TTS22 Group photo

Tuesday, September 10, 2013

A few Academic Updates from South Africa

Math Concepts
Math Concepts is a real world, real life class.  It focuses on how mathematics can be applied their lives.  The first classes have dealt the idea of money and material possessions and to what extent they can or cannot make an individual happy. From this class we have covered more literal math applications topics such as banking, debit verses credit cards, how to write checks, interest rates and budgeting. Most recently we have started the Game of Life, where each student randomly selects a new identity.  We have a doctor, a teacher, a hotel receptionist, a seasonal/contract worker and a minimum wage worker.  With these characters the girls are armed with financial information such as: wages and living expenses and expected to manage a budget. Each class period, these characters must take on unexpected and known financial challenges—car insurance, new braces, hail damage, and more. This activity brings budgeting, credit and banking lessons to life.

Travel Journalism
The first few weeks of class have focused on the differences in journalism compared to essays and creative writing typically taught in school. From how to determine what’s newsworthy, to information gathering and structuring a news piece, students are learning that writing for National Geographic demands a combination of strong description and pertinent facts. On the photography side, we have played with action shots, different settings in the foreground, angles, and of course, how to best capture wildlife.  This week the girls will receive their first article assignment and will put their interview skills to the test.  Look for each Travel Journalism student to post a blog on a activity in the weeks to come.
 --Brenna Kelleher

Literature and Composition
Students  in the Literature and Composition course began the semester writing "I Am" poems, reflecting on where they came from, and how that might influence their perspective and who they are today. We read a series of short stories about South Africa under Apartheid, where the class practiced critically and actively reading and analyzing a text. They produced "Found Poems" by rearranging the pieces of text that spoke to them, a tool to hone in on meaning. As we moved into Kruger Park, students read various folk tales from Southern Africa. They explored the elements and purpose of a folktale, and brainstormed morals they would want to pass on through storytelling. They then created and performed their own unconventional folk tales under the stars. We have begun reading Barbara Kingsolver’s The Poisonwood Bible. The students are engrossed in the themes which they are relating to what they are seeing in South Africa - the effects of the cultural arrogance that comes with colonialism and Western development. They are also having fun identifying with various characters, and discussing which of the Price sisters they like best.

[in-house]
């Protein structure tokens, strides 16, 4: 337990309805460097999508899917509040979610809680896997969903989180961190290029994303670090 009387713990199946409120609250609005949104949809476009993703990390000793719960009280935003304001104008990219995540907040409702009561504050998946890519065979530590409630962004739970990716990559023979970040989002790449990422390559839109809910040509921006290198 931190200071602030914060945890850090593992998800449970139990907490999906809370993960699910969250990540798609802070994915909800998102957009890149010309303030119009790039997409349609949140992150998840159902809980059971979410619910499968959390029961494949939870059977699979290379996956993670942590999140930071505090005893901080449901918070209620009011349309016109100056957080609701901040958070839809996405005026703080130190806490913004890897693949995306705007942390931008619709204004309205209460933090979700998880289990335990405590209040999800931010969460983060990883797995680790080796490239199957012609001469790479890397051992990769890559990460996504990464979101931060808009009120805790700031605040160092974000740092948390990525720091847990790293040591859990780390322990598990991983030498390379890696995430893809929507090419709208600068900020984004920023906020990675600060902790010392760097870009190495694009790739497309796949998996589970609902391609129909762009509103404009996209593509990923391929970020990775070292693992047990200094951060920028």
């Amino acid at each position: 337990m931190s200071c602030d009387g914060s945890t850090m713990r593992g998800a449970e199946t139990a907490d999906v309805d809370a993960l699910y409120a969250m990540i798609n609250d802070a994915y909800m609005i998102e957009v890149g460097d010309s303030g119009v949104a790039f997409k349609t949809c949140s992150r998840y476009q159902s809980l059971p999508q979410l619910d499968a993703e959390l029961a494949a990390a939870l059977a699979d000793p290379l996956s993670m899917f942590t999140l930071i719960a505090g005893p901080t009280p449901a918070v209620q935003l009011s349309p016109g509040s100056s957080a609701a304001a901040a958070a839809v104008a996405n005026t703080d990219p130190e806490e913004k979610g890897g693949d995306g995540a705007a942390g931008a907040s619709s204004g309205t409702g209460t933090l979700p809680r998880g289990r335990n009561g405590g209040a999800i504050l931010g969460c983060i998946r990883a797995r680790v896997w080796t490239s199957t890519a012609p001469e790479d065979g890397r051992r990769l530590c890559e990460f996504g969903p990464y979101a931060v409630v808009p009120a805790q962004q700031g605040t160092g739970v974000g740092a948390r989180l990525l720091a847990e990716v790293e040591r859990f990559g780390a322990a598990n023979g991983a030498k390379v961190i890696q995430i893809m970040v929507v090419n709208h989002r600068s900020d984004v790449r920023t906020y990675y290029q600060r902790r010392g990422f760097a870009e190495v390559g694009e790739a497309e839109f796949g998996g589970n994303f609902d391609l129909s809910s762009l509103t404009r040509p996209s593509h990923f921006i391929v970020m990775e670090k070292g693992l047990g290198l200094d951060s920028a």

Studies in the History course so far have been defined by the policy of Apartheid in South Africa. Through class assignments and discussions, students have benefited immensely from experiential learning activities and seeing history all around us. They met a freedom fighter named Juri who was jailed for his anti-apartheid activity with the ANC. They played games to memorize the various political parties and legislative acts that influenced the course of events. Students are also responsible for teaching the class about an influential South African figure, group, or concept, from Gandhi and satyagraha, to Steve Biko and Black Consciousness. Most exciting, a visit is coming up to the Apartheid Museum in Johannesburg as well as a non-profit providing services for the descendants of gold-miners who were the originators of gumboots dancing. If we're lucky we might experience a performance from the local youth!
--Sarah White

1 comment:

  1. I'm catching up on these posts after a long trip last week- thank you, Sarah and Brenna, for this thoughtful overview of the current coursework. This curriculum would be outstanding in any setting, let alone in Africa!